Monday's HOT MIC
While we're on the subject of drugs today, the Daily Record (my local paper), reported that a 30-year-old man, in court for drug possession, overdosed in November twice in the same day.
Wayne County is not the kind of community where you would expect to see a heroin epidemic. The unemployment rate is low (3.5 percent), two-parent homes are common, the schools are decent, and violent crime is generally low. Yet drug-related overdose deaths were up 40 percent in 2016 (32) over 2015, attributed mainly to men in their 40s. And according to Wayne County Prosecutor Dan Lutz, around 75 percent of cases that make it to the grand jury are drug-related.
Gov. Kasich, seeking to address the problem of drug overdoses in Ohio, got out his pen and his phone this month and ordered the Ohio State Medical Board to enact limits on prescription opioids. Cleveland.com:
Ohio doctors, dentists and other health professionals will be able to prescribe only up to seven days of painkillers for adults and five days for kids and teens under new rules announced Thursday.
The limits apply to acute pain patients, with exceptions for cancer, hospice or medication-assisted addiction patients. Prescribers can override the limits if they provide a specific reason in the patient's medical record.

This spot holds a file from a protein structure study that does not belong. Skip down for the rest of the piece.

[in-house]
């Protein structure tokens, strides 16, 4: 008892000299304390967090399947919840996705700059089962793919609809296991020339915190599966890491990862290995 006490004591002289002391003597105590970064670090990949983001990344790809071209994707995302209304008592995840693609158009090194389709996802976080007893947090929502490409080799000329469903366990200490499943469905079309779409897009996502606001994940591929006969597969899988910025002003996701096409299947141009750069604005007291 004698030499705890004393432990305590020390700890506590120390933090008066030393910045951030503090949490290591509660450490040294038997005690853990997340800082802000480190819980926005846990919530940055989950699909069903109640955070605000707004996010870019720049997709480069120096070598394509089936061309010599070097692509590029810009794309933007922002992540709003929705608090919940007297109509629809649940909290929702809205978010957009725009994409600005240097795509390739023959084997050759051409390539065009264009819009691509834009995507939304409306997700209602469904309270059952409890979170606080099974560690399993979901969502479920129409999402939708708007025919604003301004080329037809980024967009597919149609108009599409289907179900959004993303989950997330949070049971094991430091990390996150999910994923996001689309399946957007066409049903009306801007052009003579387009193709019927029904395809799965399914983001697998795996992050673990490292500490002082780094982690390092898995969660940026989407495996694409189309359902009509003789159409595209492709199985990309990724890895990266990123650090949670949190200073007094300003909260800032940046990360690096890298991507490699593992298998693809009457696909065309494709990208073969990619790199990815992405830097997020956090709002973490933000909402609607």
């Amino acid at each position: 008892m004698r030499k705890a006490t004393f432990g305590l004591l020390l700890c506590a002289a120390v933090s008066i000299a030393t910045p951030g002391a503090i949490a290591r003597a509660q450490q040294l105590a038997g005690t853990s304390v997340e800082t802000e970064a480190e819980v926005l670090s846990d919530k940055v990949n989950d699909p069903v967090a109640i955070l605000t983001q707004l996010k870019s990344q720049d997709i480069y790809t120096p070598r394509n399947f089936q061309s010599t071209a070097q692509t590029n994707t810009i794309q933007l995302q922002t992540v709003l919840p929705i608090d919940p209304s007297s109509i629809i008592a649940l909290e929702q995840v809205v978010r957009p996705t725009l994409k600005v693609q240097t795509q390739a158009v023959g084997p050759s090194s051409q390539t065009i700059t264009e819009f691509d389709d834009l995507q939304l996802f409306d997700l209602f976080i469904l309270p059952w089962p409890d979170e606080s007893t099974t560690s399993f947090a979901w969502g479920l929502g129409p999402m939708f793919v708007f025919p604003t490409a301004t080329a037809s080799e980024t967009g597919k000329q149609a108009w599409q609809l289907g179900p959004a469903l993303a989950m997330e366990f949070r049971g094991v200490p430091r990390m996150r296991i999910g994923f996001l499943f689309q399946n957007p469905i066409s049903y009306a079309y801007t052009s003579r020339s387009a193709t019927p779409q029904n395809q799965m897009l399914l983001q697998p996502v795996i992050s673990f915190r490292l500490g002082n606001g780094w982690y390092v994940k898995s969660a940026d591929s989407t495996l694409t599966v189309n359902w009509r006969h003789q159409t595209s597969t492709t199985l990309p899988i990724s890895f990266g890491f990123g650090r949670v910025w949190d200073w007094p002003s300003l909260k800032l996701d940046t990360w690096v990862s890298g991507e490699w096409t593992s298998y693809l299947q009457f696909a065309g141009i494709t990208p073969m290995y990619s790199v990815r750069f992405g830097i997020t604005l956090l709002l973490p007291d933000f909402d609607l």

The vast majority of doctors and patients handle prescription pain medications responsibly. But because a small majority don't, the rest of us must now be treated like children—or worse, like criminals—in order to save people who abuse opioids from themselves. All this will do is make it more difficult for people who suffer from severe pain to get the relief they need, while driving drug abusers to find new ways to get high without having to jump through government hoops. As is almost always the case with this kind of effort, law-abiding citizens are the ones who end up paying the price for something that ends up having a minimal effect on the problem it was intended to solve.